In the next year, look for Nabors to keep making the president's case to Capitol Hill on everything from fiscal issues to immigration to gun control. Quietly.
After making a splash on the national stage in 2012 at the Democratic National Convention, San Antonio Mayor Juli?n Castro's star is on the rise.
While Castro told POLITICO that his focus next year is on his city -- "San Antonio will capitalize on its tremendous momentum as a city on the rise by accelerating job creation and focusing on becoming the most livable city in the United States," he said -- his political future is generating plenty of chatter outside city limits. Some speculate his best bet is a career in Washington, with a possible spot in Obama's Cabinet, while other Texas political insiders say Castro could run for statewide office and find success thanks to the growing Democratic-leaning Latino population.
At 38, he's the youngest mayor of a top 50 city. He made history this year and introduced his face to millions of Americans as the first Latino to deliver the keynote address at the Democratic convention. And while the Harvard-educated mayor has insisted he's happy staying exactly where he is for years to come, it's worth noting he's penning an autobiography set to hit bookshelves in 2014.
It's a story that sounds pretty familiar, doesn't it?
Michigan Gov. Rick Snyder likes to call himself "one tough nerd." He'll need to live up to that nickname if he hopes to secure his political future.
Facing reelection in 2014 and with Democrats champing at the bit to get back the governor's mansion, the Republican has a tough year ahead. By signing right-to-work legislation in Michigan, a cradle of the labor movement, Snyder's made himself the main target of unions -- and they are out for revenge. His approval ratings are down in the wake of the controversial decision, and union leaders hope there's an opportunity at hand if they can tap into and maintain that dissatisfaction over the next year. But making Michigan a right-to-work state hasn't been the only thing Snyder's accomplished: The state has the sixth-fastest growing economy in the nation and unemployment keeps dropping, his office notes.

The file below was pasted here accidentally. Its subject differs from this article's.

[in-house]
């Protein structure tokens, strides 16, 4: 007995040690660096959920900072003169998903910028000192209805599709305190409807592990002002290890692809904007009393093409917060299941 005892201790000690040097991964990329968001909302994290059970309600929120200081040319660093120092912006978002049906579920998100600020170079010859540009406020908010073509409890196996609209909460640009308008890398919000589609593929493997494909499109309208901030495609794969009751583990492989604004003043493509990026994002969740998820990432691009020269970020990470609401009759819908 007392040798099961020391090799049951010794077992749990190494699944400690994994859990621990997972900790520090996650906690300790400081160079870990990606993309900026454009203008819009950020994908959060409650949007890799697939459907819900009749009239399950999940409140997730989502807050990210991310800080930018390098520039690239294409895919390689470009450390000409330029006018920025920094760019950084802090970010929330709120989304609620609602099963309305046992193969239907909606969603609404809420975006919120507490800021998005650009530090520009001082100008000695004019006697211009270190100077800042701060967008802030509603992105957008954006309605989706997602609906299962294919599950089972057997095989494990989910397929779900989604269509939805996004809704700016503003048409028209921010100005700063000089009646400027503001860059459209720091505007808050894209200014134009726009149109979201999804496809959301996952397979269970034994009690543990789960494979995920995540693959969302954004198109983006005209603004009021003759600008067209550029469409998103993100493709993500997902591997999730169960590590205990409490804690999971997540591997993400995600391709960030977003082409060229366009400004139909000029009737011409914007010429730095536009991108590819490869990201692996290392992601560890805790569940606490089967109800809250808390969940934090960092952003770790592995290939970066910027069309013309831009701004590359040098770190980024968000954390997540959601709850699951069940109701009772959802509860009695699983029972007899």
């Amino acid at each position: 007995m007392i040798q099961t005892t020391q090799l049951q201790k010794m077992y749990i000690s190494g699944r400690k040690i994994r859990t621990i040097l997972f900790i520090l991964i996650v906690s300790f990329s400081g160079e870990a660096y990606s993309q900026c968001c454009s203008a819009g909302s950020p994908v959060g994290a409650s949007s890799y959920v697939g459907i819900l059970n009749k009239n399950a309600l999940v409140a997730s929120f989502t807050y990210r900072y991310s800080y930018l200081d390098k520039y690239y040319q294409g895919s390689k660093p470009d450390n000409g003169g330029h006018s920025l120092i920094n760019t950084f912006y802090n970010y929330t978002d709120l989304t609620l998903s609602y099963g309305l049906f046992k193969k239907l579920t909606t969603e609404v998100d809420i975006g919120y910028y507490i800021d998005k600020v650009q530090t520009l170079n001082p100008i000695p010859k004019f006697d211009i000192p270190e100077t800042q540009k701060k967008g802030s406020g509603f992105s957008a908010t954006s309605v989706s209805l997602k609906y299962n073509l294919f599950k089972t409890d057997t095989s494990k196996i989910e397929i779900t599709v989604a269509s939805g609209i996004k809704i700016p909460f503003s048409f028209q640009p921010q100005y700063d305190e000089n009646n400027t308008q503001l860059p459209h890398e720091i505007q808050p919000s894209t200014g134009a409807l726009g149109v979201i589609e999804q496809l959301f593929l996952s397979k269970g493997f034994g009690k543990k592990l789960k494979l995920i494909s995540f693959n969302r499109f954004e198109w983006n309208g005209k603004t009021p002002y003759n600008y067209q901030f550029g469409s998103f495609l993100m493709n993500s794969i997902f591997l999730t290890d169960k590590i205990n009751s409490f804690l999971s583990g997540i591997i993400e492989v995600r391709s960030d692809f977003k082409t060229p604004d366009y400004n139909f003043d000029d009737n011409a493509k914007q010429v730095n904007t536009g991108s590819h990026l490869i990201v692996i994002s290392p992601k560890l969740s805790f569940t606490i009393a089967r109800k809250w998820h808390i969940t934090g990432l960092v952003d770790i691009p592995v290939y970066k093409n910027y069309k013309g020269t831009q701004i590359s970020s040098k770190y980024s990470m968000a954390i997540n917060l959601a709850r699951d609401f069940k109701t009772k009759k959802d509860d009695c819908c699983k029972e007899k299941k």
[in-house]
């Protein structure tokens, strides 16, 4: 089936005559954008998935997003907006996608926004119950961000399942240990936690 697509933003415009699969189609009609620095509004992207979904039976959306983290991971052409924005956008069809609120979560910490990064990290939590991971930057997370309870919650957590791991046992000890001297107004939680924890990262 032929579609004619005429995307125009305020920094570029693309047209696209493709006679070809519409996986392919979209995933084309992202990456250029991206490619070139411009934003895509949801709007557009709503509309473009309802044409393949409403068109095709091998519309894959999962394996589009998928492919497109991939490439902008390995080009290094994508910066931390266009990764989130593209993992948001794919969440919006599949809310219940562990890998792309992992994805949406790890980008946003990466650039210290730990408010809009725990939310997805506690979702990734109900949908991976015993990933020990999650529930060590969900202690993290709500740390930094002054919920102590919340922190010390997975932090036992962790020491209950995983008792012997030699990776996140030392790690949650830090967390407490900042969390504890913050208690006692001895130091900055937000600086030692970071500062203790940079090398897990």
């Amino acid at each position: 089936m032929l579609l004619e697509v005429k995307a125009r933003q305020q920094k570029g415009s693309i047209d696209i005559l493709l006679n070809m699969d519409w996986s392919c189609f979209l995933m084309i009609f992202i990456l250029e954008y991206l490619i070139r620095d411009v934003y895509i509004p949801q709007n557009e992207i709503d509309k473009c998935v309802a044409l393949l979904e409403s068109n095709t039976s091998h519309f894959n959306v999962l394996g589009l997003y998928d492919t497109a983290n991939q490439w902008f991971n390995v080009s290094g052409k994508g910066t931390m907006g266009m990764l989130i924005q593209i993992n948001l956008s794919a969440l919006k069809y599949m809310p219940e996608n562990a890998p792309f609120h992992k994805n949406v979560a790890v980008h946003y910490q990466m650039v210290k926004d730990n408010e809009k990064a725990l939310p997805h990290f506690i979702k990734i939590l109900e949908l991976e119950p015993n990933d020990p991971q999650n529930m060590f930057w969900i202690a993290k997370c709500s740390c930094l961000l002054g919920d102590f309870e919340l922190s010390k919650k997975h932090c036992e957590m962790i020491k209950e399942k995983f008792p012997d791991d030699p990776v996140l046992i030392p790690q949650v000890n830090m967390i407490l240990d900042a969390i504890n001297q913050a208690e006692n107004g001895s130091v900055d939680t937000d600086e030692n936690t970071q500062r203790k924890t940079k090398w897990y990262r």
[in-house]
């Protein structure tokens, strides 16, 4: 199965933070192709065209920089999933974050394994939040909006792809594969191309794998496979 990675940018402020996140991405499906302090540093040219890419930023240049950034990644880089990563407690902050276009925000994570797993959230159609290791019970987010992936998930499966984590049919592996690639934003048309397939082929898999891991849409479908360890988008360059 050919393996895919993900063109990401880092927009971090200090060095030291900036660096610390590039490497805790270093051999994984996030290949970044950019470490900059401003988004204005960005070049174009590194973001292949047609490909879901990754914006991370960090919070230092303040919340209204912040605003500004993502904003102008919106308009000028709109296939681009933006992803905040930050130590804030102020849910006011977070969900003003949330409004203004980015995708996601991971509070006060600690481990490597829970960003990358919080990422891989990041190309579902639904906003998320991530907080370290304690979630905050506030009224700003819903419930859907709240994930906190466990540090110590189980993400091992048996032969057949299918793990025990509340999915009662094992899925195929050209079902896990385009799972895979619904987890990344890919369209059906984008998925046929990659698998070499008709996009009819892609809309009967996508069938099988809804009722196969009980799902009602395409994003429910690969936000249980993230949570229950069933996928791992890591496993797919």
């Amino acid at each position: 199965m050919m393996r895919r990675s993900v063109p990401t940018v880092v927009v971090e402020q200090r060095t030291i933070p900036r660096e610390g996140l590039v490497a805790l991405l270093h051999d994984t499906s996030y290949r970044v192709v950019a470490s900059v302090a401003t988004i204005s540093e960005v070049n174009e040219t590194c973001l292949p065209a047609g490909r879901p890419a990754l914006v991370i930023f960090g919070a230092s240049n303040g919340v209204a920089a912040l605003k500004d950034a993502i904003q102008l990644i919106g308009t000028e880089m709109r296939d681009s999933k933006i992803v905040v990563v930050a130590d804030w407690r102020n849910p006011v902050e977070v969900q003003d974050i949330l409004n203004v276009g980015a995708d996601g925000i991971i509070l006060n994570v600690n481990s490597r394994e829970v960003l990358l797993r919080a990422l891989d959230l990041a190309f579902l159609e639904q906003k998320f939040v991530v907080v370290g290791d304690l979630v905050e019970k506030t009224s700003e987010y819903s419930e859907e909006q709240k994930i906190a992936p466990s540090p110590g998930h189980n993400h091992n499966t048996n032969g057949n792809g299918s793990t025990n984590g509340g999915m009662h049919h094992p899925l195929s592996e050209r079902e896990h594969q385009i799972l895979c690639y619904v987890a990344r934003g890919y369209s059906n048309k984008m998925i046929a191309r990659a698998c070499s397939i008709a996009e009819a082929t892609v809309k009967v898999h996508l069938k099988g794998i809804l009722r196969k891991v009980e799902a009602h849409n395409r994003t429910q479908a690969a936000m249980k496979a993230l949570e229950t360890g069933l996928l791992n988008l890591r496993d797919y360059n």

And while he's working toward his reelection, Snyder must also tackle the day-to-day issues that come with governing Michigan. On his plate in 2013 is everything from a controversial abortion bill that would put more regulation on clinics to dealing with Detroit's financial crisis.
There's no doubt this "one tough nerd" will be impossible to ignore in 2013.
Well, this may not be exactly how Rep. Paul Ryan imagined spending 2013.
Instead of vice president, he's still going by congressman. Ryan has been on the low-key side since returning to the grind from the campaign trail, but in this economic climate, the House Budget Committee chairman cannot -- and won't -- lurk in the shadows for long. With countless debates on entitlements, spending and taxes to look forward to in the coming year, the Wisconsin congressman and policy wonk is set to keep leading the way as an intellectual leader for conservatives and fellow Republicans in the House.
And at only 42, he's a well-known brand now. Everyone in America knows his name. In his powerful position in Congress -- and with that clout and national recognition -- 2012 won't mark the last time Ryan's name graces newspaper headlines.